Man called hero in El Paso mass shooting living on Memphis streets

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Lazaro Ponce

Data pix.

MEMPHIS, Tenn. — A man living on the streets of Memphis is being hailed as a hero after police say he saved a baby and helped others in the midst of the horrific El Paso Walmart shooting last August.

Lazaro Ponce is just now gaining recognition for his incredible story because police finally were able to locate him, more than 1,000 miles away from the massacre.

"It was the right thing to do, you know," Ponce said, recalling the day when he says he rescued a baby from inside the El Paso Walmart while a gunman wreaked havoc.

An alleged white supremacist targeting Mexicans is accused of killing 22 people and injuring more than two dozen others in the shooting.

Shortly after the shooting, police posted a picture to their social media, asking the public to help them find the man they called a hero.

Police said not only did he rescue the baby, but he went back inside the store, grabbing towels, packing wounds and helping others who were injured.

Then, nearly six months went by.

"We pretty much just went about our daily lives and had no idea" people were looking for him, he said.

You see, Ponce and his wife, Crystal Roberts, are homeless and now living in Memphis.

WREG drove around the city, asking people if they recognized the couple, and finally tracked them down.

"We're just trying to cope with what happened and trying to live one day at a time," Ponce said.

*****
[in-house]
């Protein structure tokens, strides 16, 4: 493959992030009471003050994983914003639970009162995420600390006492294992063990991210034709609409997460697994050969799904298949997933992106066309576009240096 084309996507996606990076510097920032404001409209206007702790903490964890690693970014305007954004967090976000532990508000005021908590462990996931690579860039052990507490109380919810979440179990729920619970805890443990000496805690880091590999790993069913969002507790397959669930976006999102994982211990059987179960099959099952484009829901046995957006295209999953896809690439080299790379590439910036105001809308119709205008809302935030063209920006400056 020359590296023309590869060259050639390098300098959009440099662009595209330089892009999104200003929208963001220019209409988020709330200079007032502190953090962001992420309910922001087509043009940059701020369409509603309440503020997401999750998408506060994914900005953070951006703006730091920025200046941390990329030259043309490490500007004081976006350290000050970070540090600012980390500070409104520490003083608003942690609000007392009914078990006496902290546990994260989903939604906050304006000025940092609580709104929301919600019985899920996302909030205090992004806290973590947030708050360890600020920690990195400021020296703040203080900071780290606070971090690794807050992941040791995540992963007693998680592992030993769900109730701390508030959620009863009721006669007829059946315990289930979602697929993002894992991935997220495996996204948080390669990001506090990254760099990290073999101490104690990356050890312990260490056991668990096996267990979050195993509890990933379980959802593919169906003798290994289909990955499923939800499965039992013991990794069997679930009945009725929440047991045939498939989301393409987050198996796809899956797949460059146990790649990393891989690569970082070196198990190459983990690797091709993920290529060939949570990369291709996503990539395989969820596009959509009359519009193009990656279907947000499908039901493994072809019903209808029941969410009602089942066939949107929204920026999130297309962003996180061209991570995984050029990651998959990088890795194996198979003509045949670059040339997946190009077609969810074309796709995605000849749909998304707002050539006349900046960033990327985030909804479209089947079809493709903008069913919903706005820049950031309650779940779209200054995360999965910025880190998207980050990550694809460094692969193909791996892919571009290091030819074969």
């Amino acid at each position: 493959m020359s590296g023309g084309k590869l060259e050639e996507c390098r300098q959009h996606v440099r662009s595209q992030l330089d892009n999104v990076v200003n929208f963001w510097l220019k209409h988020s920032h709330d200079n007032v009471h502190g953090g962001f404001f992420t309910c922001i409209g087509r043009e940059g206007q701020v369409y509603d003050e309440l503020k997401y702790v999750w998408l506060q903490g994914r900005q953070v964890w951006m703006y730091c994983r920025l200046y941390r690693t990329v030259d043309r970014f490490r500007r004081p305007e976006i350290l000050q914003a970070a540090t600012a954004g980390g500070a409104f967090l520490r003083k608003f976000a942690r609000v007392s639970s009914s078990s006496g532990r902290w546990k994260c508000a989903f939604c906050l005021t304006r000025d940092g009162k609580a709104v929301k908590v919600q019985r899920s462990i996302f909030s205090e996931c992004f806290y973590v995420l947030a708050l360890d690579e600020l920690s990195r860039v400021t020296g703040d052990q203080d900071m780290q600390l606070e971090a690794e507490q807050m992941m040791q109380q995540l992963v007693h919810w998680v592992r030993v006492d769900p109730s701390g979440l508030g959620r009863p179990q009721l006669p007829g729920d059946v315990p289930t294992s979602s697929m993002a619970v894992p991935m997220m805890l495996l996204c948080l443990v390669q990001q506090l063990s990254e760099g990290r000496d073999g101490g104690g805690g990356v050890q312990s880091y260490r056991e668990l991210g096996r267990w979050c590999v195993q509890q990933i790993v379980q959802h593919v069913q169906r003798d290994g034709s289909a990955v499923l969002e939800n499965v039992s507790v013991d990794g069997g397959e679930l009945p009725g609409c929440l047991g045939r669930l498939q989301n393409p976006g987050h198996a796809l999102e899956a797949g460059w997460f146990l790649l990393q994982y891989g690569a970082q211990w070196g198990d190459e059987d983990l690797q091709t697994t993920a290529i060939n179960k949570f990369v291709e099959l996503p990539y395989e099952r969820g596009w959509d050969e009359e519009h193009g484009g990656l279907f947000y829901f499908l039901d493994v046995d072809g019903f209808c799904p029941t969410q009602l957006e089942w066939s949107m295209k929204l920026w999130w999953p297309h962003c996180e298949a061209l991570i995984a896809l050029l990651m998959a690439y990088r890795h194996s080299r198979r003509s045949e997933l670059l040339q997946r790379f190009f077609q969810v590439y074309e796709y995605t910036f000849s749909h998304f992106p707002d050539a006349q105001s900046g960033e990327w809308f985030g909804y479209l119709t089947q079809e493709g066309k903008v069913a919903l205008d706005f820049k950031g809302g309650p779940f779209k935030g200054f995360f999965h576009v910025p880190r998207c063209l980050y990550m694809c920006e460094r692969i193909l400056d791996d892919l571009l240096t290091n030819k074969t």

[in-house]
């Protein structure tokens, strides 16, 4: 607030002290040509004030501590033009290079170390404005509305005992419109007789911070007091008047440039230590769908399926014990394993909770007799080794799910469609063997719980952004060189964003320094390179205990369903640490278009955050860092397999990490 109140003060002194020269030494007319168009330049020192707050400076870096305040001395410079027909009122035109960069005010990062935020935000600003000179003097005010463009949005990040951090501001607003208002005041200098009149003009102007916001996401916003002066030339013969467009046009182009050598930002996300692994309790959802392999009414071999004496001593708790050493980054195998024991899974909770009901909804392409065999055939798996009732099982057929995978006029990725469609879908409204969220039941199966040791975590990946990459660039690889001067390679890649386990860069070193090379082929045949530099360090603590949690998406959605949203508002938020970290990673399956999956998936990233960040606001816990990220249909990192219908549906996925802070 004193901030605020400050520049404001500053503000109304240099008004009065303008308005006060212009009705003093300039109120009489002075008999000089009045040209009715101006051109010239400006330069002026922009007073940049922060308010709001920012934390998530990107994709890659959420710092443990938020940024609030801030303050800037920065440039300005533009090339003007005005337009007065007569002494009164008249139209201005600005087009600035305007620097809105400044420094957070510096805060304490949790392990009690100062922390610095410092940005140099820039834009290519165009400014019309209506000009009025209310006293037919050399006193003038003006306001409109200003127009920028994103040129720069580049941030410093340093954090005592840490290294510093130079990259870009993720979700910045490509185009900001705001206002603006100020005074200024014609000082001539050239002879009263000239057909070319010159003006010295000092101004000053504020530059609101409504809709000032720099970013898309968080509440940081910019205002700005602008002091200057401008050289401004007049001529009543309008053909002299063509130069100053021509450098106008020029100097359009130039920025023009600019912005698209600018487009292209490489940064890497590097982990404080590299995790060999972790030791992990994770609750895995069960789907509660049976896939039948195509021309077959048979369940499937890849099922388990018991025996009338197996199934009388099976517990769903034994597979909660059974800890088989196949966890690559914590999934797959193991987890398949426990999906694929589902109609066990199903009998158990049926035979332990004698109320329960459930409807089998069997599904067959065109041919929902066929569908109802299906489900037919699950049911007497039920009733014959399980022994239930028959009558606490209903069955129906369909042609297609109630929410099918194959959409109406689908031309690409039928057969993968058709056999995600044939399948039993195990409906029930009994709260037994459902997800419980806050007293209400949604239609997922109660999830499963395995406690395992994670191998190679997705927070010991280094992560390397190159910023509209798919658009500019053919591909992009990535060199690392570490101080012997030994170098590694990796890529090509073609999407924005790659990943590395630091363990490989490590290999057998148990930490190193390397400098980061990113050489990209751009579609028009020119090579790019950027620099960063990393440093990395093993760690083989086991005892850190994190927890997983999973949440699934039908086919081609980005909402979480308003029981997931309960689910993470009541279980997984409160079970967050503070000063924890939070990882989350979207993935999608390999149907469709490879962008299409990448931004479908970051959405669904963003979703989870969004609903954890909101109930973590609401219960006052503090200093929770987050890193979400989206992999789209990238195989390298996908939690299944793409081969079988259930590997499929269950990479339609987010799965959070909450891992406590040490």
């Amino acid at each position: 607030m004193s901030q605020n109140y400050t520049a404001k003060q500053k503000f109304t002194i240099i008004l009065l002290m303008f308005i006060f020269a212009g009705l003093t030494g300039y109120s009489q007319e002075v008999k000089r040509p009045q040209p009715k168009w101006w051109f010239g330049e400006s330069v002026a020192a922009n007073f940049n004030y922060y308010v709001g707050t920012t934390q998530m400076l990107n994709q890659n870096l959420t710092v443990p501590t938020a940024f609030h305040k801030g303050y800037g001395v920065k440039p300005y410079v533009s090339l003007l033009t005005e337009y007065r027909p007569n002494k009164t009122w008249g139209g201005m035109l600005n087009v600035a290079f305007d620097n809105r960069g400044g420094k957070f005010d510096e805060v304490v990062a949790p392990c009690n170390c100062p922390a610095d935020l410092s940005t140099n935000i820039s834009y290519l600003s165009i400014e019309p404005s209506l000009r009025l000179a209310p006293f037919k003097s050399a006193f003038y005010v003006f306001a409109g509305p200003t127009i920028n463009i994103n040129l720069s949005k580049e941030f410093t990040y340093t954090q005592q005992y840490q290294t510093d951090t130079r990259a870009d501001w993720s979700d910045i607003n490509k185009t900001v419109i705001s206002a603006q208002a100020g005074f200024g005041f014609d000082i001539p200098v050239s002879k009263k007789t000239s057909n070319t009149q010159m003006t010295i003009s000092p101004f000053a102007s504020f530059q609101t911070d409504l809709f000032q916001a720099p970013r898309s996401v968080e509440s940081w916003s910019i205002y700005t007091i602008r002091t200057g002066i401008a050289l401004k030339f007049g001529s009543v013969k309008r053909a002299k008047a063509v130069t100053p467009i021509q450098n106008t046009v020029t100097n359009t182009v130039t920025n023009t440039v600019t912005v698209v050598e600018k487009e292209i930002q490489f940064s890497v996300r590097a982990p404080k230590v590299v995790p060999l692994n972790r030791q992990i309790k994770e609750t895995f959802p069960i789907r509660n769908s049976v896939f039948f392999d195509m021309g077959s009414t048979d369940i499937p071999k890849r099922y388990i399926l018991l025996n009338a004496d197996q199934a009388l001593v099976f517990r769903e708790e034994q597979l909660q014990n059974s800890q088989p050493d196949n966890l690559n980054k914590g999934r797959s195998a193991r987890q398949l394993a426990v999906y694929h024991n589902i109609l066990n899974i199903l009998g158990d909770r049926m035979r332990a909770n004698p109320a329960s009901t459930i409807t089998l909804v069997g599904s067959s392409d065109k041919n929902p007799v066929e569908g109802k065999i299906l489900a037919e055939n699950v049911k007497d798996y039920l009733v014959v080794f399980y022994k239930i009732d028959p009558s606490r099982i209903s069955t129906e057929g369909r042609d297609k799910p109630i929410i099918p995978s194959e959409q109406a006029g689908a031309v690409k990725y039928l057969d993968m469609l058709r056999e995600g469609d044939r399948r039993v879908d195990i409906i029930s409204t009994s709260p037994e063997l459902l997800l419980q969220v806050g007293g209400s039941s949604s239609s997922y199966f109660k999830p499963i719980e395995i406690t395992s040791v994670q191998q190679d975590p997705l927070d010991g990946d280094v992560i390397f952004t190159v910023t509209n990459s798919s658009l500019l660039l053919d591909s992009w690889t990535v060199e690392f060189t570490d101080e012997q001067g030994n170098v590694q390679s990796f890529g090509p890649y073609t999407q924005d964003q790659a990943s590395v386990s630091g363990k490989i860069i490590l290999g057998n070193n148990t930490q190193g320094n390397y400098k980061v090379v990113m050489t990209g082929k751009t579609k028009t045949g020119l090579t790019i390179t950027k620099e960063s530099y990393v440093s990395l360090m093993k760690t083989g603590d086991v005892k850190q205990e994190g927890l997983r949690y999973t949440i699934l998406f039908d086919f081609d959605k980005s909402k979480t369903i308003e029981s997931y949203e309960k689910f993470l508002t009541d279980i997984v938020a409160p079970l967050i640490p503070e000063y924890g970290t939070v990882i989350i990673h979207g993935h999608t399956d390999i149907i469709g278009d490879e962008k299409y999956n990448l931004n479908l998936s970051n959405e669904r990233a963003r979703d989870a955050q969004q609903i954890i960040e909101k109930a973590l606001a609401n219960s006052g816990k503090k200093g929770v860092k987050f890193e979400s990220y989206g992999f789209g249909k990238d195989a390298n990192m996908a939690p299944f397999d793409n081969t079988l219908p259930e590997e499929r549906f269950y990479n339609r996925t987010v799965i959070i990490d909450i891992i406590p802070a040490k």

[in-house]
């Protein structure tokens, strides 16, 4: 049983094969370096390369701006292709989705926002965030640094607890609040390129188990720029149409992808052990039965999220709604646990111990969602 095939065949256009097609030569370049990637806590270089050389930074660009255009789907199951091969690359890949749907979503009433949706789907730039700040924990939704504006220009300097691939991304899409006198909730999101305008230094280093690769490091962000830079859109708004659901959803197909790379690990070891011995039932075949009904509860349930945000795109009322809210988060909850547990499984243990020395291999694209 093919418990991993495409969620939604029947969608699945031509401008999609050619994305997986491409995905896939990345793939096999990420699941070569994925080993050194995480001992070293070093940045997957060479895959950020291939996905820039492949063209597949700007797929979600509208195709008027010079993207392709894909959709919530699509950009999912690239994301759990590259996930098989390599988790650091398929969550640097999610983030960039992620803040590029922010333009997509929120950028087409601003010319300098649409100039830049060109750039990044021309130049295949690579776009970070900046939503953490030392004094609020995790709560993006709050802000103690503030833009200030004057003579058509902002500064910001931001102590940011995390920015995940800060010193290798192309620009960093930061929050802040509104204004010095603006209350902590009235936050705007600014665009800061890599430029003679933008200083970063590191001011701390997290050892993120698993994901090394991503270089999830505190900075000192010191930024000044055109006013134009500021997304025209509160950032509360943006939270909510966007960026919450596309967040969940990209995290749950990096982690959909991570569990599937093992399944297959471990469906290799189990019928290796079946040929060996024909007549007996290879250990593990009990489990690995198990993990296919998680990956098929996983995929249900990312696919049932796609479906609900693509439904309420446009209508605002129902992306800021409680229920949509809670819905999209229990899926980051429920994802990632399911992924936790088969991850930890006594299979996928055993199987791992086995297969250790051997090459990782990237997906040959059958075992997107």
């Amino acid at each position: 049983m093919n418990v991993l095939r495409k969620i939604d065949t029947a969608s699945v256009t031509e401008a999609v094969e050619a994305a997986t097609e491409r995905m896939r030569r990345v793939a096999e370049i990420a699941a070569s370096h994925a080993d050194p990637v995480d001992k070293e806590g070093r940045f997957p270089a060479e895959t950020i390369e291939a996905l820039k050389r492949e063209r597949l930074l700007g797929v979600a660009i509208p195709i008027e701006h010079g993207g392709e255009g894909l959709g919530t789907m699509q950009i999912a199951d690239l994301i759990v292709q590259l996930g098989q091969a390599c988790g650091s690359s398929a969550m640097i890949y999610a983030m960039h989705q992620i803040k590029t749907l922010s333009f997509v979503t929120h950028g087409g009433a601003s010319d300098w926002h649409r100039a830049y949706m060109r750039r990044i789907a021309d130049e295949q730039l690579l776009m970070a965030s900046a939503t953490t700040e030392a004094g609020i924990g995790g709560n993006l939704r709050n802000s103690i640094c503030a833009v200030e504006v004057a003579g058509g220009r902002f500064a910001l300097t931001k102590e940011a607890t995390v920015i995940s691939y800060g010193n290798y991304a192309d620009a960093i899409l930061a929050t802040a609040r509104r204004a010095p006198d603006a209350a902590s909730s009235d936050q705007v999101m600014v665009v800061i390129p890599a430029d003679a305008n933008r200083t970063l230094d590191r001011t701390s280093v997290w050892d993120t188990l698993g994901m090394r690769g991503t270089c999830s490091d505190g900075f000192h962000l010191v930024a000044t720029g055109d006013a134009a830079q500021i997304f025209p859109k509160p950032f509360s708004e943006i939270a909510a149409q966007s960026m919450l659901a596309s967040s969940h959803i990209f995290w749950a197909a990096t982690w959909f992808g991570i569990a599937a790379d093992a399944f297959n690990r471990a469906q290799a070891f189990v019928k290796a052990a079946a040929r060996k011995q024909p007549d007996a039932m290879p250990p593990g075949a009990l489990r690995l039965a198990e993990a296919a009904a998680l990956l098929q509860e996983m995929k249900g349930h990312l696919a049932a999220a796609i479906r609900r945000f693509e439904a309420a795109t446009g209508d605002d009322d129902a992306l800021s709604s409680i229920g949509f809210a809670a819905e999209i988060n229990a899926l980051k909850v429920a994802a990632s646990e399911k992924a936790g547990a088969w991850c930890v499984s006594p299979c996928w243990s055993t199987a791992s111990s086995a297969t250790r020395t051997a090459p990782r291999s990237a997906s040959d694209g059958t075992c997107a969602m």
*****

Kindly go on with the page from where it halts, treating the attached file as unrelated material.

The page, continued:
The El Paso Police Department told WREG they cannot discuss witnesses in a case, but they confirmed Ponce's identity to a reporter at the El Paso Times.

The couple walked us through what they say happened.

They said they were living at a homeless camp near the Walmart, and went in for coffee. Ponce was inside, Roberts was outside.

"All of a sudden I just look up and this guy is shooting," Roberts said. "Shot this woman in the head and started opening fire on people outside."

She hid behind a cart. Inside, Ponce heard banging. Realizing it was gunfire, his instincts and adrenaline kicked in.

"I said, to hell with this, I got to come back and get my wife."

On his way, he noticed a woman with a baby. She had been shot.

"I see the baby and I told her, 'Hey look, give me the baby please before this guy comes back and finishes me, you off, and the baby,'" he said.

He ran out and gave the child to paramedics — but he wasn't done.

"I go back in and tried to help more people in there," Ponce said. "I helped a guy in a wheelchair."

Shortly after the shooting, they left, traveling to Albuquerque, Denver, then to Memphis for a warmer climate. They didn't realize the police were looking for them until Roberts saw an article with her husband's picture.

He said he has been questioned by the FBI about the incident.

Ponce is now working in Memphis, taking care of yards, but he said he can only work a few days a week due to health conditions. He and his wife have a Gofundme account set up.

He said his story shows that no matter who you are, just a moment to help can make a difference. He's thankful at least one child now has a shot at life.

"I'm happy, I'm glad he's going to have a future. He's going to have a life, grow up and have a family," Ponce said.

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